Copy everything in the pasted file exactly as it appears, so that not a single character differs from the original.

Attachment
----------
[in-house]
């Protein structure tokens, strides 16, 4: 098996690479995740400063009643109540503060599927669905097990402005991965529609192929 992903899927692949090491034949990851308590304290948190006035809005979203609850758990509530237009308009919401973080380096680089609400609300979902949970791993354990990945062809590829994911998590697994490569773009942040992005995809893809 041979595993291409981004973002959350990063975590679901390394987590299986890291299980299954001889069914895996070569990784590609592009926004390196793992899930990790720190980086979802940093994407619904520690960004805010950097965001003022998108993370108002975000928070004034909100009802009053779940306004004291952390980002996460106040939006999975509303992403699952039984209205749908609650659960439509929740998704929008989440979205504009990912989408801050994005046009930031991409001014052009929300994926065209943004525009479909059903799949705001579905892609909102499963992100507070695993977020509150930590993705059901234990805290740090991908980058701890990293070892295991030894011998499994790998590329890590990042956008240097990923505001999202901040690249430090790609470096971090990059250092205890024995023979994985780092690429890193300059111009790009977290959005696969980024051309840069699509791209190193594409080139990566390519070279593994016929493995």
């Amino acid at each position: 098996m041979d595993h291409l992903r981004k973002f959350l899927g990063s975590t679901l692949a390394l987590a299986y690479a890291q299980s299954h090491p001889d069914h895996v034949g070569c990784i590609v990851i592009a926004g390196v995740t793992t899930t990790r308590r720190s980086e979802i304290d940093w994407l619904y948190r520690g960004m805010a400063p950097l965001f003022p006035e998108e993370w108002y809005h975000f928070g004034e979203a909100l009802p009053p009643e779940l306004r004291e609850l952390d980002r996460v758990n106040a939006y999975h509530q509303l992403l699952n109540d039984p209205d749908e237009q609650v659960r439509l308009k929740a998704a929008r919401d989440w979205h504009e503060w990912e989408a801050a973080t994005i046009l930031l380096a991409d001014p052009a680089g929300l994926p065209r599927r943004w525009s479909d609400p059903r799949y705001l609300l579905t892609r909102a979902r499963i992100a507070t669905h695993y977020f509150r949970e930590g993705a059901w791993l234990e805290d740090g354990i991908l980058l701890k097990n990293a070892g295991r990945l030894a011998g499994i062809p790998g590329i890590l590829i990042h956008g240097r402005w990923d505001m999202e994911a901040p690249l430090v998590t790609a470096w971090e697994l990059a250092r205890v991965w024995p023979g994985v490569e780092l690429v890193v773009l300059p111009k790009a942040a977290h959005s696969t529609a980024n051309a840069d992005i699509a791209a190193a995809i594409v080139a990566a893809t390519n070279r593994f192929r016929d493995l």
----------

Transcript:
[in-house]
């Protein structure tokens, strides 16, 4: 098996690479995740400063009643109540503060599927669905097990402005991965529609192929 992903899927692949090491034949990851308590304290948190006035809005979203609850758990509530237009308009919401973080380096680089609400609300979902949970791993354990990945062809590829994911998590697994490569773009942040992005995809893809 041979595993291409981004973002959350990063975590679901390394987590299986890291299980299954001889069914895996070569990784590609592009926004390196793992899930990790720190980086979802940093994407619904520690960004805010950097965001003022998108993370108002975000928070004034909100009802009053779940306004004291952390980002996460106040939006999975509303992403699952039984209205749908609650659960439509929740998704929008989440979205504009990912989408801050994005046009930031991409001014052009929300994926065209943004525009479909059903799949705001579905892609909102499963992100507070695993977020509150930590993705059901234990805290740090991908980058701890990293070892295991030894011998499994790998590329890590990042956008240097990923505001999202901040690249430090790609470096971090990059250092205890024995023979994985780092690429890193300059111009790009977290959005696969980024051309840069699509791209190193594409080139990566390519070279593994016929493995």
């Amino acid at each position: 098996m041979d595993h291409l992903r981004k973002f959350l899927g990063s975590t679901l692949a390394l987590a299986y690479a890291q299980s299954h090491p001889d069914h895996v034949g070569c990784i590609v990851i592009a926004g390196v995740t793992t899930t990790r308590r720190s980086e979802i304290d940093w994407l619904y948190r520690g960004m805010a400063p950097l965001f003022p006035e998108e993370w108002y809005h975000f928070g004034e979203a909100l009802p009053p009643e779940l306004r004291e609850l952390d980002r996460v758990n106040a939006y999975h509530q509303l992403l699952n109540d039984p209205d749908e237009q609650v659960r439509l308009k929740a998704a929008r919401d989440w979205h504009e503060w990912e989408a801050a973080t994005i046009l930031l380096a991409d001014p052009a680089g929300l994926p065209r599927r943004w525009s479909d609400p059903r799949y705001l609300l579905t892609r909102a979902r499963i992100a507070t669905h695993y977020f509150r949970e930590g993705a059901w791993l234990e805290d740090g354990i991908l980058l701890k097990n990293a070892g295991r990945l030894a011998g499994i062809p790998g590329i890590l590829i990042h956008g240097r402005w990923d505001m999202e994911a901040p690249l430090v998590t790609a470096w971090e697994l990059a250092r205890v991965w024995p023979g994985v490569e780092l690429v890193v773009l300059p111009k790009a942040a977290h959005s696969t529609a980024n051309a840069d992005i699509a791209a190193a995809i594409v080139a990566a893809t390519n070279r593994f192929r016929d493995l």